The first endangered piping plovers are returning to Wisconsin this month as partners work to protect the birds' habitat in hopes of boosting nesting success.

Typically, piping plovers need large isolated beach and dune habitats. Flooding in 2018 washed away nests and along with suspected predation contributed to a low total of chicks fledging from Wisconsin's longtime nesting site on Chequamegon Point in the Apostle Islands. Predation may have also taken a toll on a more recent plover nesting site in lower Green Bay.

"Last year was a tough year for piping plovers in Wisconsin, but Wisconsin plays an important role in the overall recovery effort, and partners are energized for the upcoming season and are working together to protect important habitat and monitor nesting pairs," said Reena Bowman, a U.S. Fish and Wildlife Service biologist.

As a result of concerted protection efforts by the National Park Service, Bad River Band of the Lake Superior Chippewa, DNR, U.S. Fish & Wildlife Service and The Nature Conservancy, nearly 100 piping plover chicks have been produced at Chequamegon Point. This year, partners at the Chequamegon Point site will be stepping up efforts to protect piping plover nests from unleashed dogs, which pose a threat to piping plover nesting success and chick survival.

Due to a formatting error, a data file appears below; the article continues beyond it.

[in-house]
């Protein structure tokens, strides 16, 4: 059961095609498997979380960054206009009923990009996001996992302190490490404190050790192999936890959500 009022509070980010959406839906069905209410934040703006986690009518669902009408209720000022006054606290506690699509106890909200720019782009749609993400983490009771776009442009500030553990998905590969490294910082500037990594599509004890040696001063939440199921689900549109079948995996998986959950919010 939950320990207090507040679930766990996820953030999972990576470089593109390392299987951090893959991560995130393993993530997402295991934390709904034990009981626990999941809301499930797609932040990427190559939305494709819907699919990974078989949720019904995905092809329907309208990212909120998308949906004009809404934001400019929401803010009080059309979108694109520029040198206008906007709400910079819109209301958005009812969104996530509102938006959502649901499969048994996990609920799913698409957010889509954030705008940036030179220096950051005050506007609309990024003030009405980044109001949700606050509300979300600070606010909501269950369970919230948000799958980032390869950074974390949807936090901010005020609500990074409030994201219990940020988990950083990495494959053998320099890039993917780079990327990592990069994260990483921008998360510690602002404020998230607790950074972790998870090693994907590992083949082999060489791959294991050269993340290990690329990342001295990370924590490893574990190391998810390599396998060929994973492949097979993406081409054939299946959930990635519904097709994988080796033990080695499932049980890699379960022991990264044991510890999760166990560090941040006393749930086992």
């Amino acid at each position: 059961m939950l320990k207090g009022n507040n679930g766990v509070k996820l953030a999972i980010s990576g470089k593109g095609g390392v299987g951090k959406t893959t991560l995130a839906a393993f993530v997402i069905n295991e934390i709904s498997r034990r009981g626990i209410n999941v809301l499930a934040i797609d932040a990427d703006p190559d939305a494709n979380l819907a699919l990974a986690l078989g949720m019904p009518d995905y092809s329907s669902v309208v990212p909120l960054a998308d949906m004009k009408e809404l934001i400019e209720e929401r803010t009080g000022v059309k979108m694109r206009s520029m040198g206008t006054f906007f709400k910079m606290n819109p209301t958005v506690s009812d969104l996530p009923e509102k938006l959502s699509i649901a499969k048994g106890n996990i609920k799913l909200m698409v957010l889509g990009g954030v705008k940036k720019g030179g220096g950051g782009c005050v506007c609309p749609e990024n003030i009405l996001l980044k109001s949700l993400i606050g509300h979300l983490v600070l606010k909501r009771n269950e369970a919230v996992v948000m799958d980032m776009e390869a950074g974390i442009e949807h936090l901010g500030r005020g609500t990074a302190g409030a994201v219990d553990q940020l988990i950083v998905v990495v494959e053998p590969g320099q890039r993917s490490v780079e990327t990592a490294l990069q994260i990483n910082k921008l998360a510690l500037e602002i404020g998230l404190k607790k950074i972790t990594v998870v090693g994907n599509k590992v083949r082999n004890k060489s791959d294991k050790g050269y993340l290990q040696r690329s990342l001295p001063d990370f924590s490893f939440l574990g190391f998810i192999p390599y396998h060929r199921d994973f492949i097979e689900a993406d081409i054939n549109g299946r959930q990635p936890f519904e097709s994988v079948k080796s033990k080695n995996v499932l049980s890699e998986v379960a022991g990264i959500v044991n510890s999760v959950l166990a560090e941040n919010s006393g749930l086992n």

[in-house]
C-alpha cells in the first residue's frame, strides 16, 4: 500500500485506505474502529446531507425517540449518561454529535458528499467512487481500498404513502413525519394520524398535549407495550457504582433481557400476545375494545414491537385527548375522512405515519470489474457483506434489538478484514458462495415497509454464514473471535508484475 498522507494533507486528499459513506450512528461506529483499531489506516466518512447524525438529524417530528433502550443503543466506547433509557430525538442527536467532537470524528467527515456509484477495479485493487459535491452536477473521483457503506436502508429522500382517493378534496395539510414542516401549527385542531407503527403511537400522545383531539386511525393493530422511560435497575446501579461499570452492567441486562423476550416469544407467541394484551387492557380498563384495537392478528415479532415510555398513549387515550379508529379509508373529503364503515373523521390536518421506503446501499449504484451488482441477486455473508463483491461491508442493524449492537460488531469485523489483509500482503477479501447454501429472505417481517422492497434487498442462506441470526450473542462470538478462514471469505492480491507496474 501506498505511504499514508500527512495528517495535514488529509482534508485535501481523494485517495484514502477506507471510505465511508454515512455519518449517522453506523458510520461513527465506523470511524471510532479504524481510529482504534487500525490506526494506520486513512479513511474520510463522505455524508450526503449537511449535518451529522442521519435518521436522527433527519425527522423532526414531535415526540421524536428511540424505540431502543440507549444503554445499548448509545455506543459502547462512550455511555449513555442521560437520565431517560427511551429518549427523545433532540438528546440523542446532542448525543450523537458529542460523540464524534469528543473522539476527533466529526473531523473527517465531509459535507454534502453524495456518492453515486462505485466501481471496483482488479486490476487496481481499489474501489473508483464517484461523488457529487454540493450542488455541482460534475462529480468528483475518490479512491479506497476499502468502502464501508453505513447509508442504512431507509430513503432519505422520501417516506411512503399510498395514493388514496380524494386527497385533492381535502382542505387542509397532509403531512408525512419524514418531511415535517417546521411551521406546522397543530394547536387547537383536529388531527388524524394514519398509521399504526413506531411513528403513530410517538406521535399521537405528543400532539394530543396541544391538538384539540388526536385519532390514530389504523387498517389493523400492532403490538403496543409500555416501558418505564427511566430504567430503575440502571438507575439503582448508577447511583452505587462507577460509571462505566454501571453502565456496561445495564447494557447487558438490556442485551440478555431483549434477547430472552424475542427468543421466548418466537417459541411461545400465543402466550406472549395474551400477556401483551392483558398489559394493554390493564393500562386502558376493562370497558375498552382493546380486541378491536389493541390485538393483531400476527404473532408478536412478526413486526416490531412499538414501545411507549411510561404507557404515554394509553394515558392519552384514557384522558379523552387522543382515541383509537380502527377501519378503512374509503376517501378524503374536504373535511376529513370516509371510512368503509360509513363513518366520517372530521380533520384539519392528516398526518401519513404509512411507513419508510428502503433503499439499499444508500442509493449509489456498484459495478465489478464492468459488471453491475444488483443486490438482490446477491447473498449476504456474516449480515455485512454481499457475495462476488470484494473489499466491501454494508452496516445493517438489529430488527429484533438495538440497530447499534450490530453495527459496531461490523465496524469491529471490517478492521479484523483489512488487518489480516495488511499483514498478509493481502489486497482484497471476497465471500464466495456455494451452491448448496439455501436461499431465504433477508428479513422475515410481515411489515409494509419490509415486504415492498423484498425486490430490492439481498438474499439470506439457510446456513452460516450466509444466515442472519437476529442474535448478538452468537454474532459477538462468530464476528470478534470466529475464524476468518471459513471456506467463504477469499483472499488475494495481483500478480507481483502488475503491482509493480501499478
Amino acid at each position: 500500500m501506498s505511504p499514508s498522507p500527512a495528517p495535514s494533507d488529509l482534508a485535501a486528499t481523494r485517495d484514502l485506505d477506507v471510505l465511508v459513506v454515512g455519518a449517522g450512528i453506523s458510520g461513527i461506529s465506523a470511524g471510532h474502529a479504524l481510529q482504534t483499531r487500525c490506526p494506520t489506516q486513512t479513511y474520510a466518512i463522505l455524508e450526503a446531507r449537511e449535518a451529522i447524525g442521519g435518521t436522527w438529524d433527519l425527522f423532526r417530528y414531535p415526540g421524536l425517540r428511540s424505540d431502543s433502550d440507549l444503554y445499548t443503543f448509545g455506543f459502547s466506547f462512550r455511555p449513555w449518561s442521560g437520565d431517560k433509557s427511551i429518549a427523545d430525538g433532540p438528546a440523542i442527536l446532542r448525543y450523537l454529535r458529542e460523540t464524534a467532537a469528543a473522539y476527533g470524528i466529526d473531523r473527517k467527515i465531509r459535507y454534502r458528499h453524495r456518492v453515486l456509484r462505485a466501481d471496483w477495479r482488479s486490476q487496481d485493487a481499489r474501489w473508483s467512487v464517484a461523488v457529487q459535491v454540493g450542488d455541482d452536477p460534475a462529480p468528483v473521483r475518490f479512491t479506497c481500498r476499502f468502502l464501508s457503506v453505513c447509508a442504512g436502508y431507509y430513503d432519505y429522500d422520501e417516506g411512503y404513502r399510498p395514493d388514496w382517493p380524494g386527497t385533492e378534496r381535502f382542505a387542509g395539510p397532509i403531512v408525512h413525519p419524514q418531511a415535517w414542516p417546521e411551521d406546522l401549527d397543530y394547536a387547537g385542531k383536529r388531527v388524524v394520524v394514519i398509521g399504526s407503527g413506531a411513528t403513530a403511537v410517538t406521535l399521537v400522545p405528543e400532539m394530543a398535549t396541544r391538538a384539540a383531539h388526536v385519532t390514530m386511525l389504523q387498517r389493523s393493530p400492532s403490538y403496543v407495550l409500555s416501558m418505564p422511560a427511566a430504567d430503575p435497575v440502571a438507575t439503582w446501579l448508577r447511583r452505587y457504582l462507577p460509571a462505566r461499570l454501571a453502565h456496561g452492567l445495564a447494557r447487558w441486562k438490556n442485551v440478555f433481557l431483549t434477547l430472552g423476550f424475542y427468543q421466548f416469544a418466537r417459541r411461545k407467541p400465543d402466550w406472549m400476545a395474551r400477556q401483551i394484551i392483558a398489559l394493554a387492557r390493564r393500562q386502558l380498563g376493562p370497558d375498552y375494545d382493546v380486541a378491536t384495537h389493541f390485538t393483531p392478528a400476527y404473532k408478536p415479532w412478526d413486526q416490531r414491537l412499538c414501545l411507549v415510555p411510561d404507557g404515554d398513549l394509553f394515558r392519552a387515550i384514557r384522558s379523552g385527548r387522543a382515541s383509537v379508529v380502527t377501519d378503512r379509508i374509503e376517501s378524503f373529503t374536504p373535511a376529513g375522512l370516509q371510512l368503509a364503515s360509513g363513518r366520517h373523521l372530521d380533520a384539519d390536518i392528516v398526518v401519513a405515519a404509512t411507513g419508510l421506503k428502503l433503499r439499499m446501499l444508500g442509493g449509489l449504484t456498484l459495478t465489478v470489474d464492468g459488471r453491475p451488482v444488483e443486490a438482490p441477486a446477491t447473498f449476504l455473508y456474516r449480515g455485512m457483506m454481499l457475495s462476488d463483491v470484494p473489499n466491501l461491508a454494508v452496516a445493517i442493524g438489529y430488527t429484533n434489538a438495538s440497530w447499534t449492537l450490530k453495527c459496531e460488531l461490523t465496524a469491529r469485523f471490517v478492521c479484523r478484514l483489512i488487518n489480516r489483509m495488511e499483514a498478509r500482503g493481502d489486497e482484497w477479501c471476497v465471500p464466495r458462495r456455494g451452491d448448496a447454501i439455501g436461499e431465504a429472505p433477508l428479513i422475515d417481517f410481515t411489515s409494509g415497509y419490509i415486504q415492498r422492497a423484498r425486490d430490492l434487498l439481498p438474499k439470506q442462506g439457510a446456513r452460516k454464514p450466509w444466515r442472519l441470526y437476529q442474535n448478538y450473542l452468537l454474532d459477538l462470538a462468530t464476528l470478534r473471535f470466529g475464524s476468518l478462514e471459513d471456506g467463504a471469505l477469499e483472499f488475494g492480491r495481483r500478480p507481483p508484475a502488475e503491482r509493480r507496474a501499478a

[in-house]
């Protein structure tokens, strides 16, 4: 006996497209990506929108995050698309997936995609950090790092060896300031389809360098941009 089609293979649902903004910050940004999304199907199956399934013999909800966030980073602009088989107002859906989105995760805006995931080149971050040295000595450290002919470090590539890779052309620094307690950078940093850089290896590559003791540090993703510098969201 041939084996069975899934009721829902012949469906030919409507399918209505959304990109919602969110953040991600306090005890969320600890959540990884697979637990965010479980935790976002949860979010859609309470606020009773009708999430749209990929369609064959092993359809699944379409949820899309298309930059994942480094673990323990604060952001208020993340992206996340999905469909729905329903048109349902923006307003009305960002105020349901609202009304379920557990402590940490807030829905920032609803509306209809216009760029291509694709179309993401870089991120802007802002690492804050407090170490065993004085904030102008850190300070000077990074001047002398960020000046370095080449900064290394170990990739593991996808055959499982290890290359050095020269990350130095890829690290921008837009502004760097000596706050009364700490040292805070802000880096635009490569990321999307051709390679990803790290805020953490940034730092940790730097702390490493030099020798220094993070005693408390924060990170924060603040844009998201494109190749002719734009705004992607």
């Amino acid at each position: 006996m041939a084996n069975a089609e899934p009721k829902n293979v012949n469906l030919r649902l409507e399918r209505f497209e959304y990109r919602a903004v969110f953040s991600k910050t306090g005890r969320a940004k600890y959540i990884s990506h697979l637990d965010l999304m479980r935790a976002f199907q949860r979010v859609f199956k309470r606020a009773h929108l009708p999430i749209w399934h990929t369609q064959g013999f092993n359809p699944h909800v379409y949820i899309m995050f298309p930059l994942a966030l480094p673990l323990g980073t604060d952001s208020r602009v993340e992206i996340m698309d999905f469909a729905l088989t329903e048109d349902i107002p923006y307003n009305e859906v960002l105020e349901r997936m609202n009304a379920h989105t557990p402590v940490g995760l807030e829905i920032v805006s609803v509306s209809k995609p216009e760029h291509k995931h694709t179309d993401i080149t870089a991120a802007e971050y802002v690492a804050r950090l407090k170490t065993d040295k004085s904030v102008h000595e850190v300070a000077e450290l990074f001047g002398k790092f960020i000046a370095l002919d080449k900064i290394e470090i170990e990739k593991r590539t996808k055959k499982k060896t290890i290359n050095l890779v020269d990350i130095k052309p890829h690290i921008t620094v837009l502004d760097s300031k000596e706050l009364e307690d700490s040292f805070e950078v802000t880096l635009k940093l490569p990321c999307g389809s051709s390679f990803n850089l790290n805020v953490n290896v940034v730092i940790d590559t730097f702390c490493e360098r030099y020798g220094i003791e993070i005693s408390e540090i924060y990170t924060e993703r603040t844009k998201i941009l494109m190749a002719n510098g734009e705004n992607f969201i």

Other efforts in 2019 to benefit piping plover include adding potential nesting habitat to another site near Superior. The site, the Wisconsin Point Bird Sanctuary, is owned by DNR and the project will improve habitat for the birds along 1,700 feet of the St. Louis River shoreline and 8 acres of foraging and nesting habitat. The project is funded by the EPA and designed and constructed by the U.S. Army Corps of Engineers in conjunction with DNR.

Piping plovers once nested along the shores of the Great Lakes, but habitat loss, recreational pressure, and predation likely contributed to serious declines. By 1948, only one pair of plovers was known to nest in Wisconsin and the piping plover was added to the state endangered species list in 1979. Across the Great Lakes region, the loss of habitat caused numbers to drop below 20 nesting pairs region-wide before the small shorebird was listed as federally endangered in 1985.